Coping With COVID-19: Respect, Adaptability, and a Human Touch

CEEIHM Issue 1.2.
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Zsuzsanna Lippai, Legal and Compliance Manager at Mercedes-Benz, explains how she had to adapt her negotiation style in a COVID-19 world.

CEEIHM: Please tell our readers about your career leading up to your current role with Mercedes-Benz.

Zsuzsanna: During and after my university studies, I worked for several international companies (including Procter & Gamble and Friesland) where I gained solid legal and compliance experience in multinational and multicultural environments. Since 2007, I have been working at Mercedes-Benz Hungaria Kft. as Legal and Compliance Manager.

CEEIHM: This has been a challenging year for many companies/in-house counsel. What did you find to be the biggest challenges for your function?

Zsuzsanna: Home office – as a new working arrangement caused by the pandemic – led to a new form of collaboration. This was a sudden change. Previously, I also had the opportunity to work from home, but not for such a long time. Thus, I had to switch from personal meetings to only virtual communication.

New technologies – and the digital transformation – came into focus in the course of my day-to-day work, including the digitalization of workflows and preparation for the more extensive use of the electronic approval process.

Moreover, the need for and importance of legal support for events and sponsorships, as well as the carrying out of orders significantly increased. We had to react to our partners’ inquiries in order to reschedule cooperation programs, and, if possible, postpone them.

I did my utmost to act proactively and provide legal guidance to my colleagues immediately after the state of emergency was declared. My objective was to enable them to react to the situation positively, so that they would be aware of the different legal eventualities and possibilities, including questions about whether the pandemic could be deemed a force majeure event.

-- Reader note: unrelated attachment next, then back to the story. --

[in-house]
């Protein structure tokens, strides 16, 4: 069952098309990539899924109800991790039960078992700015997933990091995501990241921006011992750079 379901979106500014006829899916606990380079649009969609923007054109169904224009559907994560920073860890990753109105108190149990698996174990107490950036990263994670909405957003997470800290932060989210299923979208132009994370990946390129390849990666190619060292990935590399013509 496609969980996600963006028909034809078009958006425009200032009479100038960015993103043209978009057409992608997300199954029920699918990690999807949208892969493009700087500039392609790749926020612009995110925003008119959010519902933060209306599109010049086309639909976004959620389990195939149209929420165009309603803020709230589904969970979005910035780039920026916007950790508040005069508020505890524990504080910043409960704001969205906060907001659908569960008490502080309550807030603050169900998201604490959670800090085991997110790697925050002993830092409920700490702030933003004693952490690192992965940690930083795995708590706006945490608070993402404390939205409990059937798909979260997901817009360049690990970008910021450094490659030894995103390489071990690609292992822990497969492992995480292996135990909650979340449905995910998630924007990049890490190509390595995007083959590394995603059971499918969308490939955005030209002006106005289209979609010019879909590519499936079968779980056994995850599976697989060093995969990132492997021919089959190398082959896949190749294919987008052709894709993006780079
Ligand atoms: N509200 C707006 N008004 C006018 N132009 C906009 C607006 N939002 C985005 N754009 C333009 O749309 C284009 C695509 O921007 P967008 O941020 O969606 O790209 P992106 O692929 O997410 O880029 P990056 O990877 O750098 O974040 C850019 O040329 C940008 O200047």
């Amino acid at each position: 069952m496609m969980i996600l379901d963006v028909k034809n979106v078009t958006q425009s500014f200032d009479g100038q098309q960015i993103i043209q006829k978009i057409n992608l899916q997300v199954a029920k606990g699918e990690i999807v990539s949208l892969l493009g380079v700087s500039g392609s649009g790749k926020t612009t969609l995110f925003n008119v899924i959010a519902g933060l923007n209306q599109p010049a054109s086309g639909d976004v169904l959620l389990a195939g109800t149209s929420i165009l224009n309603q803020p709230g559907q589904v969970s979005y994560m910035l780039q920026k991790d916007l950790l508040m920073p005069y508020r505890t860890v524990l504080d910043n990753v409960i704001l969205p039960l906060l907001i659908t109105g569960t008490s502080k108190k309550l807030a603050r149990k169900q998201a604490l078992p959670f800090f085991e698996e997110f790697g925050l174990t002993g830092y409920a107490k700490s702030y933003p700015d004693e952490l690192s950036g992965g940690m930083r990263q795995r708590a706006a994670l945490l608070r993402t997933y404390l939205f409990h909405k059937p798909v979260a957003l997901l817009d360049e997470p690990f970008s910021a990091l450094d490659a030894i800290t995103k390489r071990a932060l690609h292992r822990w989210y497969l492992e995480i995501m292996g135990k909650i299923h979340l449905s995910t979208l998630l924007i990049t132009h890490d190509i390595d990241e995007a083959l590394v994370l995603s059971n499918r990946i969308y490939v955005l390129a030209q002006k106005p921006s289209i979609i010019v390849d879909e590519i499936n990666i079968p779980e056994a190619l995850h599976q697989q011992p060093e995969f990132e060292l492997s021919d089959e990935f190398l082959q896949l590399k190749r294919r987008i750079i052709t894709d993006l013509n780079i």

There was greater pressure on everyone to solve the unexpected situation in the best possible way so that their businesses could survive the pandemic and they were able to keep themselves and their loved ones in good health. Understandably, this situation led to tensions and potentially uncomfortable discussions.

CEEIHM: If you had to identify one element that helped you out the most in all of these, what would you point to?

Zsuzsanna: I was sure about one thing: it is worth finding win-win solutions with our business partners and customers. Our main purpose was to maintain fruitful cooperation in the future, too, with a legally well-grounded solution. 

One of our key corporate values is respect. It is important for us to treat our customers and business partners with respect. During this time we implemented this principle into practice. 

CEEIHM: And how does this "respect" apply in practice – say, in the uncomfortable negotiations you highlighted earlier?